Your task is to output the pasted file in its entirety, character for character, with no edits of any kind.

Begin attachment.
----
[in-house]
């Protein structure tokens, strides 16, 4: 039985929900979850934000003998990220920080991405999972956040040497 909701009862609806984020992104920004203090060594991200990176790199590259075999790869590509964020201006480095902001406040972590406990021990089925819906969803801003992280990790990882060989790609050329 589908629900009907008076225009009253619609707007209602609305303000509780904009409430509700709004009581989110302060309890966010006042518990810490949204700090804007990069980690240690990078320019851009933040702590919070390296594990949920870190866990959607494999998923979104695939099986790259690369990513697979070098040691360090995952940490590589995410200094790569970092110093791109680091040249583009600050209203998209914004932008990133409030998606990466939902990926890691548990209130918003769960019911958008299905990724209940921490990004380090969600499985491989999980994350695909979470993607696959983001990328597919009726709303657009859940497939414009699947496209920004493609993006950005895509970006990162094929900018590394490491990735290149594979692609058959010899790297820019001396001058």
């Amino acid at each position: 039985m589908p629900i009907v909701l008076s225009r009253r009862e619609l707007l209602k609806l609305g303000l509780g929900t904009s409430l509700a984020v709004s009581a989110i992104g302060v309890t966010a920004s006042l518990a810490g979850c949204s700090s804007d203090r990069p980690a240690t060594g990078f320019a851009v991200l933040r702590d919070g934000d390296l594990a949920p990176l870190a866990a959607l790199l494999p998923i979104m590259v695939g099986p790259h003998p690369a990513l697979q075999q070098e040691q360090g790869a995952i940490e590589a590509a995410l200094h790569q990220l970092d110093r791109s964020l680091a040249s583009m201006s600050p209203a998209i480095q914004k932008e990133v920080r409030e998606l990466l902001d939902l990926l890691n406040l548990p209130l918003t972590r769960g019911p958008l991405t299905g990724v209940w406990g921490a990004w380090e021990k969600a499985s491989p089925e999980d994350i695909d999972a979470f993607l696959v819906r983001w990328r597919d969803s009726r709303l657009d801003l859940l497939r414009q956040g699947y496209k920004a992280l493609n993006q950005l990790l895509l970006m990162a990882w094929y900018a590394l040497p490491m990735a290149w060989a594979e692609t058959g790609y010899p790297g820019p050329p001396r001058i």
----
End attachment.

[in-house]
């Protein structure tokens, strides 16, 4: 039985929900979850934000003998990220920080991405999972956040040497 909701009862609806984020992104920004203090060594991200990176790199590259075999790869590509964020201006480095902001406040972590406990021990089925819906969803801003992280990790990882060989790609050329 589908629900009907008076225009009253619609707007209602609305303000509780904009409430509700709004009581989110302060309890966010006042518990810490949204700090804007990069980690240690990078320019851009933040702590919070390296594990949920870190866990959607494999998923979104695939099986790259690369990513697979070098040691360090995952940490590589995410200094790569970092110093791109680091040249583009600050209203998209914004932008990133409030998606990466939902990926890691548990209130918003769960019911958008299905990724209940921490990004380090969600499985491989999980994350695909979470993607696959983001990328597919009726709303657009859940497939414009699947496209920004493609993006950005895509970006990162094929900018590394490491990735290149594979692609058959010899790297820019001396001058």
């Amino acid at each position: 039985m589908p629900i009907v909701l008076s225009r009253r009862e619609l707007l209602k609806l609305g303000l509780g929900t904009s409430l509700a984020v709004s009581a989110i992104g302060v309890t966010a920004s006042l518990a810490g979850c949204s700090s804007d203090r990069p980690a240690t060594g990078f320019a851009v991200l933040r702590d919070g934000d390296l594990a949920p990176l870190a866990a959607l790199l494999p998923i979104m590259v695939g099986p790259h003998p690369a990513l697979q075999q070098e040691q360090g790869a995952i940490e590589a590509a995410l200094h790569q990220l970092d110093r791109s964020l680091a040249s583009m201006s600050p209203a998209i480095q914004k932008e990133v920080r409030e998606l990466l902001d939902l990926l890691n406040l548990p209130l918003t972590r769960g019911p958008l991405t299905g990724v209940w406990g921490a990004w380090e021990k969600a499985s491989p089925e999980d994350i695909d999972a979470f993607l696959v819906r983001w990328r597919d969803s009726r709303l657009d801003l859940l497939r414009q956040g699947y496209k920004a992280l493609n993006q950005l990790l895509l970006m990162a990882w094929y900018a590394l040497p490491m990735a290149w060989a594979e692609t058959g790609y010899p790297g820019p050329p001396r001058i």